Why Mobile Photography is A Fast Passing Fad!

by Gavin Seim: Fads always come and go – iPhoneography and mobile device photo exhibitions are no different. There is no iPhonography. There is only photography and whether or not you do it well.

I’m going to be frank. But let me explain the real issue I have. You see don’t hate mobile cameras. But the fact that industry leaders are on the road teaching “mobile photography” as a genre, singing the praises of cell phones being serious pro cameras, and suggesting that using said cheap camera is a “feature” is utterly ridiculous. Lets put aside for a moment the massive lack of quality in mobile images that we examined last month and just consider the fad aspect.

The fad is this ridiculous idea of promoting yourself as something special because you use the lowest quality camera you can find. The phone camera is just a camera. A very cheap one. And yes, it’s what we do with a camera that makes the image. So, we “can” make a artistically great image from a phone. The problem is that it’s rather like making the best sculpture ever carved out of crumbling rock. It’s very limited and it’s going to end up looking like dust next to the David.

Imagine if Michelangelo started carving with a butter knife and presented Butter Knife Chipping as the future of the sculpting world because it was so simple and elementary. What I’m saying is this: The tool used is irrelevant as long as it does the job well – If it fails to do the job well it should be replaced with something that works better.

Now I know that the cellphone camera is NOT going away. Right now it’s a useful point and shoot tool. In time it will likely achieve the quality we had in the compact 35mm point and shoots of the film days and it will likely grow as a legitimate tool for certain situations. It’s not even close yet.

At this stage I have not seen one mobile image with the technical quality I would attribute to a fine print. Oh, we might get an 8×10, and even stretch it a tad further. But it’s the most limited photographic medium I can think of. So limited that if you do get that once in lifetime shot, you can barely do anything with it beyond putting it on the web. And lets not get into the iPhone Time cover. The image was very low on technical quality and likely only made it because of this fad.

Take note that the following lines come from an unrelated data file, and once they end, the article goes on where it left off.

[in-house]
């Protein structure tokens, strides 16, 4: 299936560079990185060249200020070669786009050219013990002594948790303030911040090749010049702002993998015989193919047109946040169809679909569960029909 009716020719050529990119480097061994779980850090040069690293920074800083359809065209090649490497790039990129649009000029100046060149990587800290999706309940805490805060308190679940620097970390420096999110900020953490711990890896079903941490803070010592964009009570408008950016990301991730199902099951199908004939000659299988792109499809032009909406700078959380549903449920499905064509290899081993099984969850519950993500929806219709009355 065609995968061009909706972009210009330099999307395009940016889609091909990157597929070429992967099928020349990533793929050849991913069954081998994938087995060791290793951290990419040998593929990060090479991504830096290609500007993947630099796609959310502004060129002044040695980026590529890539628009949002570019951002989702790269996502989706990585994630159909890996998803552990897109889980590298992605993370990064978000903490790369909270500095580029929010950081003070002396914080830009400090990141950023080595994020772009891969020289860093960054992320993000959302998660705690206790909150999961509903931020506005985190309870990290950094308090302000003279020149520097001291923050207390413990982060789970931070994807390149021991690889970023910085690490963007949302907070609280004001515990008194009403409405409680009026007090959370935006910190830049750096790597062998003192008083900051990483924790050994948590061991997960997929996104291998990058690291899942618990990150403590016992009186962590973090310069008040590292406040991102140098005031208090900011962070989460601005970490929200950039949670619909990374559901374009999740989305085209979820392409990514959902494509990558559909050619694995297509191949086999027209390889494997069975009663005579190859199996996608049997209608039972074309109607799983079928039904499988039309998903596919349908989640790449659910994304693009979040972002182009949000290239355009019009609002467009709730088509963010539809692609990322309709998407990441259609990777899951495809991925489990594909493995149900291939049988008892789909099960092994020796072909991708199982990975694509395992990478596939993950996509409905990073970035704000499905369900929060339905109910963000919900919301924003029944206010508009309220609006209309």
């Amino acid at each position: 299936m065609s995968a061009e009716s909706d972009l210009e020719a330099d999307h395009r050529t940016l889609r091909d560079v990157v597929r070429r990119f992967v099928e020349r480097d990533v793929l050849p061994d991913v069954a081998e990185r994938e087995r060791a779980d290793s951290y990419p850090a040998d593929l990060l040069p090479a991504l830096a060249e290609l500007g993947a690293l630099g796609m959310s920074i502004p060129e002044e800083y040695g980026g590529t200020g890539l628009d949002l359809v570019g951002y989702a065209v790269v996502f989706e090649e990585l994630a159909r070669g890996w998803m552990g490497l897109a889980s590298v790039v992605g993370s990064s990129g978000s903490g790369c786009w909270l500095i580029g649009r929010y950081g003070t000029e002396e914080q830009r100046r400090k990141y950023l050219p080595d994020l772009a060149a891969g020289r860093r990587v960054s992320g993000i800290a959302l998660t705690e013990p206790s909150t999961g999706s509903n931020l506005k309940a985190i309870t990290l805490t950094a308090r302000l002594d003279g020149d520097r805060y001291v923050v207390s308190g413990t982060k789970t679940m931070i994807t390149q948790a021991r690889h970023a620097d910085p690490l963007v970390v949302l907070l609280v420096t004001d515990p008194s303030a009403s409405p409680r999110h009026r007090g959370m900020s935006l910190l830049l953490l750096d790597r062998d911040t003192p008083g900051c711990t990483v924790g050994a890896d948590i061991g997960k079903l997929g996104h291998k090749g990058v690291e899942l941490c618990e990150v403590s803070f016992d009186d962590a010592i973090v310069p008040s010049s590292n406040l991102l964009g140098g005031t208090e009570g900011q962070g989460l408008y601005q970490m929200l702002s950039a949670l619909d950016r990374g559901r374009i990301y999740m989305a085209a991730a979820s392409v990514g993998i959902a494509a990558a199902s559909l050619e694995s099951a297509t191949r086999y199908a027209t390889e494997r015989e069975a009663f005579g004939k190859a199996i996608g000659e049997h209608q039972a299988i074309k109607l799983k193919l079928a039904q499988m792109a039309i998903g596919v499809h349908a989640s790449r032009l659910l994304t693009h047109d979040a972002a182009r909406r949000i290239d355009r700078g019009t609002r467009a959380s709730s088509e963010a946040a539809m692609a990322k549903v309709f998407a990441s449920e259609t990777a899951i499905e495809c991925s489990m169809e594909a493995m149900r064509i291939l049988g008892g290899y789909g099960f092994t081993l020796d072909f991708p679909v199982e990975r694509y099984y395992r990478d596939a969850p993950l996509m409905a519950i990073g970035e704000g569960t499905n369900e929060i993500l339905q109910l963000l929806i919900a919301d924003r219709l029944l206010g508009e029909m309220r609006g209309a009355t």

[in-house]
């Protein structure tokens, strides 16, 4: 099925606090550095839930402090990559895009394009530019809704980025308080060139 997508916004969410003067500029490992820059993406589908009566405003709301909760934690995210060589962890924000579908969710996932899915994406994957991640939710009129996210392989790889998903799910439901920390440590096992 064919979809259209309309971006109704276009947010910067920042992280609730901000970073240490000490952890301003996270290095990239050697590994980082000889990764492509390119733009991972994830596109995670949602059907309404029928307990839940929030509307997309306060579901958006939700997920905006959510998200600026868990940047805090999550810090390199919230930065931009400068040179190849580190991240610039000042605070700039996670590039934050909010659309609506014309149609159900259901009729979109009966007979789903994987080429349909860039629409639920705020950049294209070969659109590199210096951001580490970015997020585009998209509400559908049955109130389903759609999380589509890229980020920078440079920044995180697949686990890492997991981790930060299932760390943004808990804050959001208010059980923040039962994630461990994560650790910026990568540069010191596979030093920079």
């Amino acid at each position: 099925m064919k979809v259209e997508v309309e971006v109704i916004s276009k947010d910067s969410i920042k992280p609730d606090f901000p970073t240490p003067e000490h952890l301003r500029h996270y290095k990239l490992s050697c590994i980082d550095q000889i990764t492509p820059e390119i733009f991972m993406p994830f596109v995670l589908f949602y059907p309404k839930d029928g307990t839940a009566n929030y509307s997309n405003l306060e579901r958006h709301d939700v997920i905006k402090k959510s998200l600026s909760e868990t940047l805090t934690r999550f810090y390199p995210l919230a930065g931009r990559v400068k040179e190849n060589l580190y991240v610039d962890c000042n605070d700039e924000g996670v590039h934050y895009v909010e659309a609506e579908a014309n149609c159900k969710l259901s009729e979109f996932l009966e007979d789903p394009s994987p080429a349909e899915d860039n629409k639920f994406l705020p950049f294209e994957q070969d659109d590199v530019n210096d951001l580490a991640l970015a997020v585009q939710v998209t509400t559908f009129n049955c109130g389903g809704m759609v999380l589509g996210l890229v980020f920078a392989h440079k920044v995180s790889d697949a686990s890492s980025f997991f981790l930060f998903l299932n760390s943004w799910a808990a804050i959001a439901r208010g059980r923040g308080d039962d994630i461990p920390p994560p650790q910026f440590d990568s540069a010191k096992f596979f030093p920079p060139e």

For the record, I use my iPhone all the time. I find it quite suitable for snapshots. The question I pose is this: Would a cheap disposableĀ  110 camera from the drugstore (remember those?) be a suitable alternative to a pro system? Of course not. And yet it could arguably give better quality than our phones.

My point here is NOT that you cannot make an image with “artistic merit” from a cheap camera. It’s that an artist who’s serious about their work must go beyond the artistic and consider technical merits and capabilities of his tools. Saying “Look, I’m using a low grade camera!” as a feature in your art is utterly ridiculous beyond a fad. If you’re reading this years after I write it you may be thinking – “did that actually happen?” – The sad truth is, yes it did.

If you make a good image on a mobile that’s fine – And if the quality of mobile device images when you’re reading this is truly enough quality for the product you “want” to sell then fine. But what model camera you made it on isĀ  irrelevant unless it offers some game changing improvement, or is being discussed between colleagues.

Someone will want to point to the photographer doing well with mobile images. They may well even be a great photographer. But if they’re to be taken seriously in the long run it won’t be because of the camera they used. Anyone with an art business that relies on the type of brush they use with is doomed to fail in the long haul. In the end what I’m saying is it’s what camera you use as long as you cane make a great image. Whether you did it on a mobile is totally irrelevant unless it causes a technical failure of the resulting image. Mobile photography is NOT a selling point.

We don’t need to learn or teach “mobile photography”. We need to learn, study and teach light. That’s what photography is all about.

I get in trouble for taking this position. But that will pass. This is an industry where just a few years ago quality was demanded and photographers needed at least medium format to be taken seriously in most genres. Now these same artists are out on the road teaching how would be photographers should make their millions with a cell phone? A $10 camera? If that’s not a passing fad, then I guess I’m not a photographer.

Gavin Seim